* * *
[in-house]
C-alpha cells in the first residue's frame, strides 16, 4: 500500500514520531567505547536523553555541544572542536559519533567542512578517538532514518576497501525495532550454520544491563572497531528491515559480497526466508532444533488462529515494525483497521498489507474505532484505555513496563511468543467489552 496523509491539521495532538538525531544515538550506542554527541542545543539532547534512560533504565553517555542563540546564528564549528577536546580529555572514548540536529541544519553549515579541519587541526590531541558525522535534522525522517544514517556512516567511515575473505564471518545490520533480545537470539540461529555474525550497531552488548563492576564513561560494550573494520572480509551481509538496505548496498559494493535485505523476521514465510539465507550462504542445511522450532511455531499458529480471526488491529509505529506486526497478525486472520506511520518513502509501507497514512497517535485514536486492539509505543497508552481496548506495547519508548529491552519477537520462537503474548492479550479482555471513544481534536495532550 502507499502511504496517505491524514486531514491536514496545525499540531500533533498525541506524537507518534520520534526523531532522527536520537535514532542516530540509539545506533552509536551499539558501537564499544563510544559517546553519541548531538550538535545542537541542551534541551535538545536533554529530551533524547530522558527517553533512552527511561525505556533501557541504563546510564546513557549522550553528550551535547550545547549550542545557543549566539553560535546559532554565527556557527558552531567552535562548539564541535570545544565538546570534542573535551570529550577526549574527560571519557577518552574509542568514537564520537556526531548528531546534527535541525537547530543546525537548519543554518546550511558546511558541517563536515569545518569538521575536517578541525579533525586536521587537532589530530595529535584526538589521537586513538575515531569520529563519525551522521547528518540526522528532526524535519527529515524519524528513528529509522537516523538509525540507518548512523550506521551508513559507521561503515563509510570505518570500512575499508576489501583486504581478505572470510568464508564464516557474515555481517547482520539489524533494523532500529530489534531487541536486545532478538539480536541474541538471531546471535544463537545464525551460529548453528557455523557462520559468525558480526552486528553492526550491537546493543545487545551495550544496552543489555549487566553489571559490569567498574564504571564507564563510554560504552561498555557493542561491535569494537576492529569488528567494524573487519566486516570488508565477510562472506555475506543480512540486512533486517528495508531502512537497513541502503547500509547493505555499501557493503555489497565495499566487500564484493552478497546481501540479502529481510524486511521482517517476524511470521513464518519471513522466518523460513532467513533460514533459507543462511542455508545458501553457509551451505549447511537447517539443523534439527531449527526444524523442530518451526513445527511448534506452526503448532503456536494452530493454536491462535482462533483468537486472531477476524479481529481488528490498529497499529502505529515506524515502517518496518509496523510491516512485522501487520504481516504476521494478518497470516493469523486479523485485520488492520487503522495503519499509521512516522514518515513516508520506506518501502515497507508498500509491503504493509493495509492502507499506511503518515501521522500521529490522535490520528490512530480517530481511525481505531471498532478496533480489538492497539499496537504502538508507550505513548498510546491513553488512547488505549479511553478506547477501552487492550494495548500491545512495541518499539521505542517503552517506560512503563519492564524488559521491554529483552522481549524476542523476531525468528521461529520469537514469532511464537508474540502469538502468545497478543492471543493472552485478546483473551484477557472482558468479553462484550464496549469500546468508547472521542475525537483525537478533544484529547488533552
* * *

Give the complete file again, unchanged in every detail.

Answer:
[in-house]
C-alpha cells in the first residue's frame, strides 16, 4: 500500500514520531567505547536523553555541544572542536559519533567542512578517538532514518576497501525495532550454520544491563572497531528491515559480497526466508532444533488462529515494525483497521498489507474505532484505555513496563511468543467489552 496523509491539521495532538538525531544515538550506542554527541542545543539532547534512560533504565553517555542563540546564528564549528577536546580529555572514548540536529541544519553549515579541519587541526590531541558525522535534522525522517544514517556512516567511515575473505564471518545490520533480545537470539540461529555474525550497531552488548563492576564513561560494550573494520572480509551481509538496505548496498559494493535485505523476521514465510539465507550462504542445511522450532511455531499458529480471526488491529509505529506486526497478525486472520506511520518513502509501507497514512497517535485514536486492539509505543497508552481496548506495547519508548529491552519477537520462537503474548492479550479482555471513544481534536495532550 502507499502511504496517505491524514486531514491536514496545525499540531500533533498525541506524537507518534520520534526523531532522527536520537535514532542516530540509539545506533552509536551499539558501537564499544563510544559517546553519541548531538550538535545542537541542551534541551535538545536533554529530551533524547530522558527517553533512552527511561525505556533501557541504563546510564546513557549522550553528550551535547550545547549550542545557543549566539553560535546559532554565527556557527558552531567552535562548539564541535570545544565538546570534542573535551570529550577526549574527560571519557577518552574509542568514537564520537556526531548528531546534527535541525537547530543546525537548519543554518546550511558546511558541517563536515569545518569538521575536517578541525579533525586536521587537532589530530595529535584526538589521537586513538575515531569520529563519525551522521547528518540526522528532526524535519527529515524519524528513528529509522537516523538509525540507518548512523550506521551508513559507521561503515563509510570505518570500512575499508576489501583486504581478505572470510568464508564464516557474515555481517547482520539489524533494523532500529530489534531487541536486545532478538539480536541474541538471531546471535544463537545464525551460529548453528557455523557462520559468525558480526552486528553492526550491537546493543545487545551495550544496552543489555549487566553489571559490569567498574564504571564507564563510554560504552561498555557493542561491535569494537576492529569488528567494524573487519566486516570488508565477510562472506555475506543480512540486512533486517528495508531502512537497513541502503547500509547493505555499501557493503555489497565495499566487500564484493552478497546481501540479502529481510524486511521482517517476524511470521513464518519471513522466518523460513532467513533460514533459507543462511542455508545458501553457509551451505549447511537447517539443523534439527531449527526444524523442530518451526513445527511448534506452526503448532503456536494452530493454536491462535482462533483468537486472531477476524479481529481488528490498529497499529502505529515506524515502517518496518509496523510491516512485522501487520504481516504476521494478518497470516493469523486479523485485520488492520487503522495503519499509521512516522514518515513516508520506506518501502515497507508498500509491503504493509493495509492502507499506511503518515501521522500521529490522535490520528490512530480517530481511525481505531471498532478496533480489538492497539499496537504502538508507550505513548498510546491513553488512547488505549479511553478506547477501552487492550494495548500491545512495541518499539521505542517503552517506560512503563519492564524488559521491554529483552522481549524476542523476531525468528521461529520469537514469532511464537508474540502469538502468545497478543492471543493472552485478546483473551484477557472482558468479553462484550464496549469500546468508547472521542475525537483525537478533544484529547488533552